Philadelphia’s Renaissance Manuscripts

Courtesy of Oak Knoll

Philadelphia has a history of collaborative exhibitions of rare books and manuscripts, and plans were set for another major show earlier this year. Stemming from Bibliotheca Philadelphiensis, a regional project that catalogued and digitized nearly 500 medieval and early modern manuscripts, the capstone exhibition, Making the Renaissance Manuscript, opened at the University of Pennsylvania’s Van Pelt-Dietrich Library in February, but was cut short by the pandemic. The project’s celebratory moment at the 66th annual meeting of the Renaissance Society of America this past April was also canceled.

But the good news is a monumental catalogue has been made available: Making the Renaissance Manuscript: Discoveries from Philadelphia Libraries by Nicholas Herman (published by the University of Pennsylvania Libraries and distributed by Oak Knoll). Bursting with full-color illustrations, the tall, thick, paperbound volume examines a broad range of fifteenth- and sixteenth-century manuscripts, cuttings, and incunabula from the region. You will find scientific manuscripts showing diagrams and measurements alongside lavish, illuminated books of hours, as well as some bland (by comparison) translations. Divided into three sections: Crafting the Codex, Showcasing Salvation, and Transmitting Knowledge, the exhibition introduces us to the patrons, artists, scribes, illuminators, scholars, and collectors that Philadelphia’s rare book repositories safeguard and share.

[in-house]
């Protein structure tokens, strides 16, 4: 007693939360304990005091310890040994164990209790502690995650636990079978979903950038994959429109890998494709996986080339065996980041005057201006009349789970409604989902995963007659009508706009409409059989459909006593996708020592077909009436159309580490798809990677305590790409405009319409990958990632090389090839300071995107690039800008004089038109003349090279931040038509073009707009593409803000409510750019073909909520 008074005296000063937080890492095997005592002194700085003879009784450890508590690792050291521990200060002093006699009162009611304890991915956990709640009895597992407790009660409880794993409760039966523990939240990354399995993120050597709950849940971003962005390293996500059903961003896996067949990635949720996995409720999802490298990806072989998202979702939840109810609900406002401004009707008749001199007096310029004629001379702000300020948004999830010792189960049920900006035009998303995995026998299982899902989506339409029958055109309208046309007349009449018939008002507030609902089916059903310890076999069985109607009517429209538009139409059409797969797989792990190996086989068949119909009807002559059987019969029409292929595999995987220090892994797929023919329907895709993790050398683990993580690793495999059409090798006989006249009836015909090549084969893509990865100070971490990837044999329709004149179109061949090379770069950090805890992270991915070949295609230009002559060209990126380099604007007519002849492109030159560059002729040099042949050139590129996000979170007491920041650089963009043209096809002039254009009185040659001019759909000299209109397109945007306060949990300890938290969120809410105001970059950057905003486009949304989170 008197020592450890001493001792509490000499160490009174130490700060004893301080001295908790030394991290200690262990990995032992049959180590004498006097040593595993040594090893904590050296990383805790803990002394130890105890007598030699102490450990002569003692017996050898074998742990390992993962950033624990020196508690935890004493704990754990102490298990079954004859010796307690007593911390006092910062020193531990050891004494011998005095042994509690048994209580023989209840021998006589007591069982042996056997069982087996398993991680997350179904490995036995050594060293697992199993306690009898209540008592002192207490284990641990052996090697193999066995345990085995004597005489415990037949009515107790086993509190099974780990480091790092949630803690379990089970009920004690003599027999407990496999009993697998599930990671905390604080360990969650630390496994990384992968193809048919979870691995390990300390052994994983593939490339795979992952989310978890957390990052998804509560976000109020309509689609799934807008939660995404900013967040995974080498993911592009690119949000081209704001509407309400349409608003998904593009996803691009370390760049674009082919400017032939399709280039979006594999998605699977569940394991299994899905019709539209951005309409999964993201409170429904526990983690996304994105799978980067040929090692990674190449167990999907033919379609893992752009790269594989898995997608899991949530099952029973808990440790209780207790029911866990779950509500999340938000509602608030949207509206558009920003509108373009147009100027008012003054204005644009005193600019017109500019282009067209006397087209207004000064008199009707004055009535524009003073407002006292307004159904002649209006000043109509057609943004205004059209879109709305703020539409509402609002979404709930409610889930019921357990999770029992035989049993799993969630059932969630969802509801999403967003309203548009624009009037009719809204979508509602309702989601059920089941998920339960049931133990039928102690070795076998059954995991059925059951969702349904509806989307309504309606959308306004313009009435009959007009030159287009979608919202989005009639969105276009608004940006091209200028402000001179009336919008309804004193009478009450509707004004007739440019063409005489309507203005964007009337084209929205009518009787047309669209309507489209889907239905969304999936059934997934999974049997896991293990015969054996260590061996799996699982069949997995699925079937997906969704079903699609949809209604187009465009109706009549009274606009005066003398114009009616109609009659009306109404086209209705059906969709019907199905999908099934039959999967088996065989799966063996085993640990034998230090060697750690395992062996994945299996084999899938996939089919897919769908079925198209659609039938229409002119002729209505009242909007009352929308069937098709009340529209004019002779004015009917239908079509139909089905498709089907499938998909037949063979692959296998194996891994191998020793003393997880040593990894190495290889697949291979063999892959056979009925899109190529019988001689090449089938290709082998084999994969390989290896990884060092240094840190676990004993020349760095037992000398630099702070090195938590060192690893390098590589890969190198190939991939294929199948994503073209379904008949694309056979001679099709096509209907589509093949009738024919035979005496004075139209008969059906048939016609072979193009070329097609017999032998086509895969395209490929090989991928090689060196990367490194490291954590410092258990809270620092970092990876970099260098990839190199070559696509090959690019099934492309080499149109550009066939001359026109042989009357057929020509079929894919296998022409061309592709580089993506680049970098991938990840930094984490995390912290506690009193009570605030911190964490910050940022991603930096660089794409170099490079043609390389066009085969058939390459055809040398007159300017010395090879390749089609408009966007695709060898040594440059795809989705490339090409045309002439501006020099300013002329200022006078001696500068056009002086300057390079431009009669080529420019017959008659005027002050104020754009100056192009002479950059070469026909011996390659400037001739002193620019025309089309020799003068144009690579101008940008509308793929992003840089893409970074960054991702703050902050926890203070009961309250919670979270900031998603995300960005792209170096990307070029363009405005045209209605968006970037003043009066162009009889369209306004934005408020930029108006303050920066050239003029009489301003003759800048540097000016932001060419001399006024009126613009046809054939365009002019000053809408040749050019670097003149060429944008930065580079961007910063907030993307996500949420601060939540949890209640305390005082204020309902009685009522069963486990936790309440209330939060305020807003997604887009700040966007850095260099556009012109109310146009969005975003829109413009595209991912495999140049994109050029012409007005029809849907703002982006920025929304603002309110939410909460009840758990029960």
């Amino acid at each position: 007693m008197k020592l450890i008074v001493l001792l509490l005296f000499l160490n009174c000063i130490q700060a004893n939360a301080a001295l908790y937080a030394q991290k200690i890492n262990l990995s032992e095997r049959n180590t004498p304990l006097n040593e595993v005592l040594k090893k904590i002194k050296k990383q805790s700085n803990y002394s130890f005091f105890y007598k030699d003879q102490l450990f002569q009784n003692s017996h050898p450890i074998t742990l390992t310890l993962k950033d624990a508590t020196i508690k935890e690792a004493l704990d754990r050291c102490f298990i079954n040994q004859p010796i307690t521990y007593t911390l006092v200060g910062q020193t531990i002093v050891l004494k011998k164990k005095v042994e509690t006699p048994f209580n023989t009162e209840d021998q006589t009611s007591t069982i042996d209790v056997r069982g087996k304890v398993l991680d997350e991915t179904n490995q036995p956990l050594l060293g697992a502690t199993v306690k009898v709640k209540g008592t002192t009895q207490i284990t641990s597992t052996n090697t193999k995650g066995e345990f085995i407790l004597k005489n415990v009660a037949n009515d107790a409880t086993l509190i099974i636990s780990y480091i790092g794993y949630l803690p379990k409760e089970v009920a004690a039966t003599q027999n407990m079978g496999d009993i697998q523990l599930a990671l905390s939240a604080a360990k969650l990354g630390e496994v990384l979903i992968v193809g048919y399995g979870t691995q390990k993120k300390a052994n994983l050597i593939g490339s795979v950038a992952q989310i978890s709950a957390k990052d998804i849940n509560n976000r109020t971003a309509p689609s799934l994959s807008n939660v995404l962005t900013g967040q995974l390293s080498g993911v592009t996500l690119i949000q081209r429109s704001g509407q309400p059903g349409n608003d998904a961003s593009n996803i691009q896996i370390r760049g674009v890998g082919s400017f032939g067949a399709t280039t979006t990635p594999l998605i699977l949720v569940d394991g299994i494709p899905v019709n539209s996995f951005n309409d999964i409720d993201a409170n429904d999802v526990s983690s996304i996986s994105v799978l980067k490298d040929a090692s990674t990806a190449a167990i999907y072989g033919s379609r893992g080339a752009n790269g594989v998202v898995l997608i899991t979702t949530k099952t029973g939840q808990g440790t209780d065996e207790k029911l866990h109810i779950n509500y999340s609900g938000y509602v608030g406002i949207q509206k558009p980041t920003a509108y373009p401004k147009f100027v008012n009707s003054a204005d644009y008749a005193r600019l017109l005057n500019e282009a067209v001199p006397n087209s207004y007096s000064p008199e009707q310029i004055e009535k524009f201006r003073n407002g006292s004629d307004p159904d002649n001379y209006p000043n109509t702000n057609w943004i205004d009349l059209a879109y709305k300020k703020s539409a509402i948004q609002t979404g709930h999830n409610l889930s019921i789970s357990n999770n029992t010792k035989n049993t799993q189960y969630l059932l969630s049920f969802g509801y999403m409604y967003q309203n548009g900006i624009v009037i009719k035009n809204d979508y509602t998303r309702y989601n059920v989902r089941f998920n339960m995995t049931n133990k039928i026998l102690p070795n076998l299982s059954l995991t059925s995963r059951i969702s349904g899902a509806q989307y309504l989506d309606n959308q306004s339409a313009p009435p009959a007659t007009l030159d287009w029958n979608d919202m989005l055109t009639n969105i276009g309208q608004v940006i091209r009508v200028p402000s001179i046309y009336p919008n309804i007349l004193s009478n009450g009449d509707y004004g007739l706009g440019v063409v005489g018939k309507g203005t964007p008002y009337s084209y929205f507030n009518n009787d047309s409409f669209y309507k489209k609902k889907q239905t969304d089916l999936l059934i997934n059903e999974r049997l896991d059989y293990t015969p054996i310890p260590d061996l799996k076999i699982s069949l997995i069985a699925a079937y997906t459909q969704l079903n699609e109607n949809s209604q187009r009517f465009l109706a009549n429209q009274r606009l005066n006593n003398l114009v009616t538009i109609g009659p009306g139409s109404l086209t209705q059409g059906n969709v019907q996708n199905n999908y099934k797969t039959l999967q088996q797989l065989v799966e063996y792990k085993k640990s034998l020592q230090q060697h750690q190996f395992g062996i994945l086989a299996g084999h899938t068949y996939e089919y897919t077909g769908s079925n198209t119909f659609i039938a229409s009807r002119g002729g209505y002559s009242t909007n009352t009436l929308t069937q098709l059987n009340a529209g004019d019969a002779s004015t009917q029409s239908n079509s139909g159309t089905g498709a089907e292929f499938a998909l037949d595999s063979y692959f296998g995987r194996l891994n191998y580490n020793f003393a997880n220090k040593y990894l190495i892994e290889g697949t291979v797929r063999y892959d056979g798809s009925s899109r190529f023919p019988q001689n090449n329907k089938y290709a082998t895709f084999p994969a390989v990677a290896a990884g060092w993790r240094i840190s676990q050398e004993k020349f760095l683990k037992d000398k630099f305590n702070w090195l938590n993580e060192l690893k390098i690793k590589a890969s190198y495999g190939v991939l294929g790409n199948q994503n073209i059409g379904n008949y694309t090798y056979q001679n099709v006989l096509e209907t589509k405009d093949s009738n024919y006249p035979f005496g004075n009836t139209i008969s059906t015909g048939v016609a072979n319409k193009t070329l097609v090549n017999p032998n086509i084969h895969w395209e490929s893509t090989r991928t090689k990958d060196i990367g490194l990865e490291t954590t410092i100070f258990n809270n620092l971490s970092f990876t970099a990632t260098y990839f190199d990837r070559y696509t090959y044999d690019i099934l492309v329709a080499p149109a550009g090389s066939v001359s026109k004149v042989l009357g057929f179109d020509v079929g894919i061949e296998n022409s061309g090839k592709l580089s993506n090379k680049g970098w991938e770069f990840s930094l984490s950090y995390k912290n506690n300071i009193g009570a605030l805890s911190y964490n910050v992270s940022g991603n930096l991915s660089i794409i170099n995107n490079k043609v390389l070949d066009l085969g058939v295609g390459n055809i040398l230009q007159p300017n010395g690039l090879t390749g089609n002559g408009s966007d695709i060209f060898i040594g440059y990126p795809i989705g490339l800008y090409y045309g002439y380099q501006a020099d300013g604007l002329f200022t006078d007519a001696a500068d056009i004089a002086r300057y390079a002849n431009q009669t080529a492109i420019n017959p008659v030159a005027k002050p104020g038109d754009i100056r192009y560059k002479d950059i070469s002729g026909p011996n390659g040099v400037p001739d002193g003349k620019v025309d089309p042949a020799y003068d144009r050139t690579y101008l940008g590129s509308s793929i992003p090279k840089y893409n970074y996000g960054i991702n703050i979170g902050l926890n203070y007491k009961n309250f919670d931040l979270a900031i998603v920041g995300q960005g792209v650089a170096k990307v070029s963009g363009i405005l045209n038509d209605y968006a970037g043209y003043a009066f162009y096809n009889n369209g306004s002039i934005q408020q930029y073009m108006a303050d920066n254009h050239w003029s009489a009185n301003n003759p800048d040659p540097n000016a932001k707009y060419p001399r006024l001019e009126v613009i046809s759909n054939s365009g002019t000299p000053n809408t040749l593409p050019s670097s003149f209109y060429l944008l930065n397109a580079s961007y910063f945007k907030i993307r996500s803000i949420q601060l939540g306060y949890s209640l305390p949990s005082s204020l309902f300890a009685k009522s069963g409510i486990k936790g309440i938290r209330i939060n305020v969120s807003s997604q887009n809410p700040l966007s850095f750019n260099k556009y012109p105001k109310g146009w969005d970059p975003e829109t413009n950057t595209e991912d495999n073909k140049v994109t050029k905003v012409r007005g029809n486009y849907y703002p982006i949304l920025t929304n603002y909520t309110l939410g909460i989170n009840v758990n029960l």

Lenders to the project and exhibition included Bryn Mawr College Library; The College of Physicians of Philadelphia; The Free Library of Philadelphia; La Salle University Library; Lehigh University Libraries; Philadelphia Museum of Art; The Rosenbach Museum & Library; Temple University Libraries; University of Pennsylvania Libraries; and an unnamed private collection.